Meteorological spring starts on 1 March heralding a new season in gardens. Bulbs which have been nosing through the soil for several weeks without progressing much have suddenly burst into life and the garden is full of tight clumps of Tete a Tete daffodils. The days are stretching out too and the prospect of visiting other gardens is very inviting.
I started the garden visiting season by going to Hinton Ampner in Hampshire ten days ago. Run by the National Trust, this largely formal garden near Cheriton in Hampshire occupies a magnificent position overlooking the South Downs. From the terrace nearest the house (largely rebuilt after a devastating fire in 1960) the view extends south across downland studded with copses of trees, sheep grazing peacefully in the fields. Yew hedging separates the garden from the adjoining farmland. The four rectangular beds which make up the Sunken Garden are punctuated with plump yew pepperpots, the immaculate topiary lending this part of the garden its character. Much of this section of the garden is currently roped off, to prevent the grass being damaged in the winter months. But it is still possible to steal tantalising glimpses along vistas such as the Long Walk, where huge Irish yews stand like a guard of honour either side of a grassy avenue leading from a sundial to a marble statue of the goddess Diana.
We walked beyond the garden across the fields in bright sunshine, the sensation of the wide sky and open space exhilarating for me, so used to working in smaller gardens where borrowed landscape means a neighbour’s tree and where the horizon (glimpsed from the footbridge over the District Line tracks) features a disused brewery in one direction and the Kew Pagoda in the other. Admittedly not a bad view but lacking in sheep.
The outside wall of the large Walled Garden is intriguingly buttressed with clipped box, the spaces between filled with dense swirls of winter jasmine.
To one side of the Walled Garden stand several lean-to glasshouses, one a vinery where the vines are planted outside, like the venerable Black Hamburg vine at Hampton Court. The whitewashed far wall of a neighbouring house supports a beautifully trained peach or apricot (I was peering through the glass and couldn’t see a label) which basked happily in the sunshine. This walled garden is full of variety: vegetable beds at one end and a lawn into which sinuous beds of daffodils have been cut. A deep shrub border lines a path to the side of the garden, featuring winter interest plants such as Cornus Midwinter Fire and Daphne bholua Jacqueline Postill: the tallest I’ve seen outside Wakehurst Place. The scent of the Daphne stopped me in my tracks.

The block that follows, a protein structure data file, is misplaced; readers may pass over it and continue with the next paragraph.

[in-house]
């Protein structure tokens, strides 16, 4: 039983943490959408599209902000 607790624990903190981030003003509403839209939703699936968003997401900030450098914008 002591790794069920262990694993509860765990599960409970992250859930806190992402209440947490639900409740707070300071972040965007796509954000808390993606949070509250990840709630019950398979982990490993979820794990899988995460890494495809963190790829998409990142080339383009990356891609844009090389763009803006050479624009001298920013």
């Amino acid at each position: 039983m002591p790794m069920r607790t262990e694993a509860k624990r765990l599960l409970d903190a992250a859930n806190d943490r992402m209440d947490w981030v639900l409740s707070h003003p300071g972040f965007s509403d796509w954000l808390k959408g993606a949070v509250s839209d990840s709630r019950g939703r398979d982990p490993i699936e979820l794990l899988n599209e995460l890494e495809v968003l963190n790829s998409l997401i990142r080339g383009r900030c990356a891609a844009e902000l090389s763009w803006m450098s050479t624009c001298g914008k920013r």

The church of All Saints stands a short distance from the house, beside an orchard. I was intrigued by the tiled roof of the bell-tower which I read in the guidebook was added in 1879 when the tower was added to the C13 church. Spring flowers stud the East Lawn beyond the church, the daffodils superseding the snowdrops.
I mentioned the track-stopping scent emanating from a Daphne at Hinton Ampner. This reminds me that it’s easy to overlook how fragrant another winter flowering shrub can be. Yesterday I was at North Hill Nurseries near Chobham, buying plants for clients. The shade tunnel which houses shrubs such as Pittosporum and hardy Fuchsia is home to a large number of Skimmias . Their sweet perfume was intensified by the warmth of the spring sunshine and the confined surroundings. These are such good plants for small gardens: their domed form never seems to get too dominant and as evergreens they look good all year. My favourite (which I have in my garden) is Skimmia x confusa Kew Green: its creamy green flowers have been flowering for months.
When not at Hinton Ampner or spending other people’s money at the nursery, I’ve been working hard to make clients’ gardens (and my own, when I’ve time) ready for the warmer days. I’ve applied mulches to most of them: some shredded horse manure, some composted bark. I’ve pruned roses tall and small, trained climbers and a few ramblers, and weeded and pruned like fury, producing enough green waste to fill a recycling centre skip. Thankfully many clients have their own green bins but I do tend to make at least two visits to the tip a week, bulging bags crammed into the car.
At Osterley over the last few Fridays we’ve been edging the beds in the Tudor Walled Garden, ridding a border to the south of the house of green alkanet, and picking up the dead wood sprinkled across the lawns by Storm Eunice. Sadly the storm brought down a number of trees in the wider park and tore off a branch of the enormous Cedar of Lebanon on the Temple Lawn. We’ve also taken time out to admire the beautiful display of winter shrubs and spring bulbs in the Garden House. More winter fragrance here, with sweetly scented Sarcococca confusa overpowered by Narcissus Paperwhite Ziva.
To round up this summary of recent activities, I have two other items to report:
- I picked the first rhubarb of the season in a client’s garden last week. It is a large mature crown and must be a particularly early variety. I rushed home to check progress of my now three year old crown, growing in a container. The leaves are stretching out from the creased buds but it’ll be several weeks before I can pick a stalk or two.
- A large clump of frogspawn has appeared in my pond this week. Frogs occupy the pond every summer but this is the first time I’ve seen frogspawn. I can’t wait to see the tadpoles develop and hope there are enough ponds in the vicinity to house what promises to be a large brood.